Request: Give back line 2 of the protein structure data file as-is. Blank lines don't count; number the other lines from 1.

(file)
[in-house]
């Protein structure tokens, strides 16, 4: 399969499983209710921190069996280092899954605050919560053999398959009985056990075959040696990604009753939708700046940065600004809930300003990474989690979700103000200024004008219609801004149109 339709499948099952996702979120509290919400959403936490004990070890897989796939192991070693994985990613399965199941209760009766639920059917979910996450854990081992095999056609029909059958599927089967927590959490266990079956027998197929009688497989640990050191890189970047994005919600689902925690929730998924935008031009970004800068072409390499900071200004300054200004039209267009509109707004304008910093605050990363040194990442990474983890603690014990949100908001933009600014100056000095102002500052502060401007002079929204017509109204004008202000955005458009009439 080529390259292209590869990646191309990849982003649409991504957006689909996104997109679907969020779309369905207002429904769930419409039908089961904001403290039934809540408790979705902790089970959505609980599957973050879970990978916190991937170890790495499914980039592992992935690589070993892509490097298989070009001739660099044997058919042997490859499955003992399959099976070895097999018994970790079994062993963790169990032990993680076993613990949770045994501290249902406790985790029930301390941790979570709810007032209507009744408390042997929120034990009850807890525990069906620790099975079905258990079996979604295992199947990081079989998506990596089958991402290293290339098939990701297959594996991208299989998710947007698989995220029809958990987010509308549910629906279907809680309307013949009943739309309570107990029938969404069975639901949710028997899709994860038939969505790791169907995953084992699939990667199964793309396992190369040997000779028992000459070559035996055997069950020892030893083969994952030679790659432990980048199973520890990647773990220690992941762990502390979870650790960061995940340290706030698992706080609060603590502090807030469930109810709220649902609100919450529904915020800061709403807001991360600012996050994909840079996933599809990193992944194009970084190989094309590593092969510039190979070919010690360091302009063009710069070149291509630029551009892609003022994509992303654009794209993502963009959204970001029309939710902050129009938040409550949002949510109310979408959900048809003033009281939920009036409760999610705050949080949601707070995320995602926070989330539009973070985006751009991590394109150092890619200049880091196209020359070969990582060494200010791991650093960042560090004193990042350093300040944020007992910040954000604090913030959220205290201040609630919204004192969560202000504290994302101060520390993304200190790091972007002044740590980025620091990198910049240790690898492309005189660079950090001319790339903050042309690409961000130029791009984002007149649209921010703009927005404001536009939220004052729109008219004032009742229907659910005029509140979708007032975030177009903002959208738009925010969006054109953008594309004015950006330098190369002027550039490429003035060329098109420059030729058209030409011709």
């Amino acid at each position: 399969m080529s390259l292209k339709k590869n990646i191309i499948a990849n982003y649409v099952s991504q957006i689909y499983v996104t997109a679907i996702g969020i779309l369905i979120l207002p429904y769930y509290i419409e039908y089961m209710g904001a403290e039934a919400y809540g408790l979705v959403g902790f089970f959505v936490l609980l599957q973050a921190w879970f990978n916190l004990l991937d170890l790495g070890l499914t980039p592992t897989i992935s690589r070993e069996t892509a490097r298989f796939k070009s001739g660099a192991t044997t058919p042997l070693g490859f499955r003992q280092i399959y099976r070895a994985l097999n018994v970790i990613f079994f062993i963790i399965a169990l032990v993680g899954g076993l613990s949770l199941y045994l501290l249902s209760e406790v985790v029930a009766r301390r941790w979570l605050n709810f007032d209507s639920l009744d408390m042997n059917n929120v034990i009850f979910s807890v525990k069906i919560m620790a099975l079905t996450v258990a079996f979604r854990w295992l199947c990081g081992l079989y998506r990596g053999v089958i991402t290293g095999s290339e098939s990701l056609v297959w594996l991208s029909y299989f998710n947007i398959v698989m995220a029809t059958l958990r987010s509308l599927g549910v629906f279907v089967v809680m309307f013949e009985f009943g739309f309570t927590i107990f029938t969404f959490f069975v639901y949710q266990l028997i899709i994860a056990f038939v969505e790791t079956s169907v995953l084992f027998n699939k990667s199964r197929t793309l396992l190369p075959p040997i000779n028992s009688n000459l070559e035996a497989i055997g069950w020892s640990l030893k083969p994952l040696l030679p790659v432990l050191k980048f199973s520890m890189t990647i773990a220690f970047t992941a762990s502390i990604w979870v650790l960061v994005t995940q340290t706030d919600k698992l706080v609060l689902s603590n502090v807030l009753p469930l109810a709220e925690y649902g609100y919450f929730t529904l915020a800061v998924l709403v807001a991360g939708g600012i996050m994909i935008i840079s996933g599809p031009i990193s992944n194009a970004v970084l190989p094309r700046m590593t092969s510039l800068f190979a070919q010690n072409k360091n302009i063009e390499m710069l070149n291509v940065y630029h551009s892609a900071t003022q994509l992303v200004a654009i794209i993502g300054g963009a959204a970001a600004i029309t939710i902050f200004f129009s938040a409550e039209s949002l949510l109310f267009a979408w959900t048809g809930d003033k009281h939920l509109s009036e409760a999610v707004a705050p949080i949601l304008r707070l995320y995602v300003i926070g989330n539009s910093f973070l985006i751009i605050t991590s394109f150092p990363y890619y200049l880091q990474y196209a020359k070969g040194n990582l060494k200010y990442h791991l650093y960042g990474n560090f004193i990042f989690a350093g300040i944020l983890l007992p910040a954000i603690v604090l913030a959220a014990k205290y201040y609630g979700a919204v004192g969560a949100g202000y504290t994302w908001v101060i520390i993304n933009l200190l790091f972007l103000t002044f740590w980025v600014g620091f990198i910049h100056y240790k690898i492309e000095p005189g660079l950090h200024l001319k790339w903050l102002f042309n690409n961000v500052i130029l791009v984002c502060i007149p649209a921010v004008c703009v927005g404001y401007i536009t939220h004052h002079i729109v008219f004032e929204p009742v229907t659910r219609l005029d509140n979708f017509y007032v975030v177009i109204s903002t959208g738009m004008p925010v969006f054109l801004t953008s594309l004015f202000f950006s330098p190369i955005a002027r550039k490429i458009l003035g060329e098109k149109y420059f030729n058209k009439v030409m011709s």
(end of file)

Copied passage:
């Protein structure tokens, strides 16, 4: 399969499983209710921190069996280092899954605050919560053999398959009985056990075959040696990604009753939708700046940065600004809930300003990474989690979700103000200024004008219609801004149109 339709499948099952996702979120509290919400959403936490004990070890897989796939192991070693994985990613399965199941209760009766639920059917979910996450854990081992095999056609029909059958599927089967927590959490266990079956027998197929009688497989640990050191890189970047994005919600689902925690929730998924935008031009970004800068072409390499900071200004300054200004039209267009509109707004304008910093605050990363040194990442990474983890603690014990949100908001933009600014100056000095102002500052502060401007002079929204017509109204004008202000955005458009009439 080529390259292209590869990646191309990849982003649409991504957006689909996104997109679907969020779309369905207002429904769930419409039908089961904001403290039934809540408790979705902790089970959505609980599957973050879970990978916190991937170890790495499914980039592992992935690589070993892509490097298989070009001739660099044997058919042997490859499955003992399959099976070895097999018994970790079994062993963790169990032990993680076993613990949770045994501290249902406790985790029930301390941790979570709810007032209507009744408390042997929120034990009850807890525990069906620790099975079905258990079996979604295992199947990081079989998506990596089958991402290293290339098939990701297959594996991208299989998710947007698989995220029809958990987010509308549910629906279907809680309307013949009943739309309570107990029938969404069975639901949710028997899709994860038939969505790791169907995953084992699939990667199964793309396992190369040997000779028992000459070559035996055997069950020892030893083969994952030679790659432990980048199973520890990647773990220690992941762990502390979870650790960061995940340290706030698992706080609060603590502090807030469930109810709220649902609100919450529904915020800061709403807001991360600012996050994909840079996933599809990193992944194009970084190989094309590593092969510039190979070919010690360091302009063009710069070149291509630029551009892609003022994509992303654009794209993502963009959204970001029309939710902050129009938040409550949002949510109310979408959900048809003033009281939920009036409760999610705050949080949601707070995320995602926070989330539009973070985006751009991590394109150092890619200049880091196209020359070969990582060494200010791991650093960042560090004193990042350093300040944020007992910040954000604090913030959220205290201040609630919204004192969560202000504290994302101060520390993304200190790091972007002044740590980025620091990198910049240790690898492309005189660079950090001319790339903050042309690409961000130029791009984002007149649209921010703009927005404001536009939220004052729109008219004032009742229907659910005029509140979708007032975030177009903002959208738009925010969006054109953008594309004015950006330098190369002027550039490429003035060329098109420059030729058209030409011709």